## 6.3 Market impact costs¶

In reality, each trade alters the price of the security. This effect is called *market impact*. If the traded quantity is small, the impact is negligible and we can assume that the security prices are independent of the amounts traded. However, for large traded volumes we should take market impact into account.

While there is no standard model for market impact, in practice an empirical power law is applied [GK00] [p. 452]. Let \(\tilde{d}_i = d_i - d_{0,i}\) be the traded dollar amount for security \(i\). Then the average relative price change is

where \(\sigma_i\) is the volatility of security \(i\) for a unit time period, \(q_i\) is the average dollar volume in a unit time period, and the sign depends on the direction of the trade. The number \(c_i\) has to be calibrated, but it is usually around one. Equation (6.4) is called the “square-root” law, because \(\beta-1\) is empirically shown to be around \(1/2\) [TLD+11].

The relative price difference (6.4) is the impact cost rate, assuming \(\tilde{d}_i\) dollar amount is traded. After actually trading this amount, we get the total market impact cost as

where \(a_i = \pm c_i\sigma_i/q_i^{\beta-1}\). Thus if \(\beta-1=1/2\), the market impact cost increases with \(\beta=3/2\) power of the traded dollar amount.

We can also express the market impact cost in terms of portfolio fraction \(\tilde{x}_i\) instead of \(\tilde{d}_i\) by normalizing \(q_i\) with the total portfolio value \(\mathbf{v}^\mathsf{T}\mathbf{p}_0\).

Using Sec. 13.1.1.11 (Power) we can model \(t_i \geq |\tilde{x}_i|^{\beta}\) with the power cone as \((t_i,1,\tilde{x}_i) \in \POW_3^{1/\beta,(\beta-1)/\beta}\). Hence, it follows that the total market impact cost term \(\sum_{i=1}^N a_i|\tilde{x}_i|^{\beta}\) can be modeled by \(\sum_{i=1}^N a_it_i\) under the constraint \((t_i,1,\tilde{x}_i) \in \POW_3^{1/\beta,(\beta-1)/\beta}\).

Note however, that in this model nothing forces \(t_i\) to be small as possible to ensure \(t_i = |\tilde{x}_i|^{\beta}\) holds at the optimal solution. This freedom allows the optimizer to try reducing portfolio risk by incorrectly treating \(a_it_i\) as a risk-free security. Then it would allocate more weight to \(a_it_i\) while reducing weight allocated to risky securities, basically throwing away money.

There are two solutions, which can prevent this unwanted behavior:

Adding a penalty term \(-\delta^\mathsf{T}\mathbf{t}\) to the objective function to prevent excess growth of the variables \(t_i\). We have to calibrate the hyper-parameter vector \(\delta\) so that the penalty would not become too dominant.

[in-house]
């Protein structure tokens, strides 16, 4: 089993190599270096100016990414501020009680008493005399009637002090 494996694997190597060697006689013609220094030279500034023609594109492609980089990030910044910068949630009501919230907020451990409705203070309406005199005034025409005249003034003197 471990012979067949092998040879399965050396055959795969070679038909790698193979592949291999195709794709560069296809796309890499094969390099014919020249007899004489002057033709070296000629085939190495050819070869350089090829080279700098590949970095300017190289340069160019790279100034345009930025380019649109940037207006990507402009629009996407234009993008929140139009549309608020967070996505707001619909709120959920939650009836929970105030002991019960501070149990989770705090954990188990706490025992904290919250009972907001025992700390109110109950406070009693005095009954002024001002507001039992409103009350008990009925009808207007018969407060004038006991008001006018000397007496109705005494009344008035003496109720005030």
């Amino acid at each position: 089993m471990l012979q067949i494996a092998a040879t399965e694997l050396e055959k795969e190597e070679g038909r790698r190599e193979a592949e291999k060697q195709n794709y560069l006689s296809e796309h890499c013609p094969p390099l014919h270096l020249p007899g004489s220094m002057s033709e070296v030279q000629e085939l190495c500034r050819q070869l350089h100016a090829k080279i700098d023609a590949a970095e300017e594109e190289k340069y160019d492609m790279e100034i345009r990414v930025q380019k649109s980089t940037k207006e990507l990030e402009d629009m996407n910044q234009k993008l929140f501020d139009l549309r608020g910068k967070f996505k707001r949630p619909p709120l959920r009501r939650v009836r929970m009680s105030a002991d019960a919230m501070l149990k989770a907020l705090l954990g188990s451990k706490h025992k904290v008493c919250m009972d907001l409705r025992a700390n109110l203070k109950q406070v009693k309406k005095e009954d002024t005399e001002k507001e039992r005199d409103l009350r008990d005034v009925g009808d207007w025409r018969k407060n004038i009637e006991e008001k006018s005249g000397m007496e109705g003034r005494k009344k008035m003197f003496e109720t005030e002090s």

Adding a risk-free security to the model. In this case the optimizer will prefer to allocate to the risk-free security, which has positive return (the risk-free rate), instead of allocating to \(a_it_i\).

Let us denote the weight of the risk-free security by \(x^\mathrm{f}\) and the risk-free rate of return by \(r^\mathrm{f}\). Then the portfolio optimization problem accounting for market impact costs will be

Note that if we model using the quadratic cone instead of the rotated quadratic cone and a risk free security is present, then there will be no optimal portfolios for which \(0 < x^\mathrm{f} < 1\). The solutions will be either \(x^\mathrm{f} = 1\) or some risky portfolio with \(x^\mathrm{f} = 0\). See a detailed discussion about this in Sec. 13.3 (Quadratic cones and riskless solution).

## 6.4 Cardinality constraints¶

Investors often prefer portfolios with a limited number of securities. We do not need to use all of the \(N\) securities to achieve good diversification, and this way we can also reduce costs significantly. We can create explicit limits to constrain the number of securities.

Suppose that we allow at most \(K\) coordinates of the difference vector \(\tilde{\mathbf{x}}=\mathbf{x} - \mathbf{x}_0\) to be non-zero, where \(K\) is (much) smaller than the total number of securities \(N\).

We can again model this type of constraint based on Sec. 13.2.1.3 (Cardinality) by introducing a binary vector \(\mathbf{y}\) to indicate \(|\tilde{\mathbf{x}}|\neq \mathbf{0}\), and by bounding the sum of \(\mathbf{y}\). The basic Markowitz model then gets updated as follows:

where the vector \(\mathbf{u}\) is some a priori chosen upper bound on the amount of trading in each security.

## 6.5 Buy-in threshold¶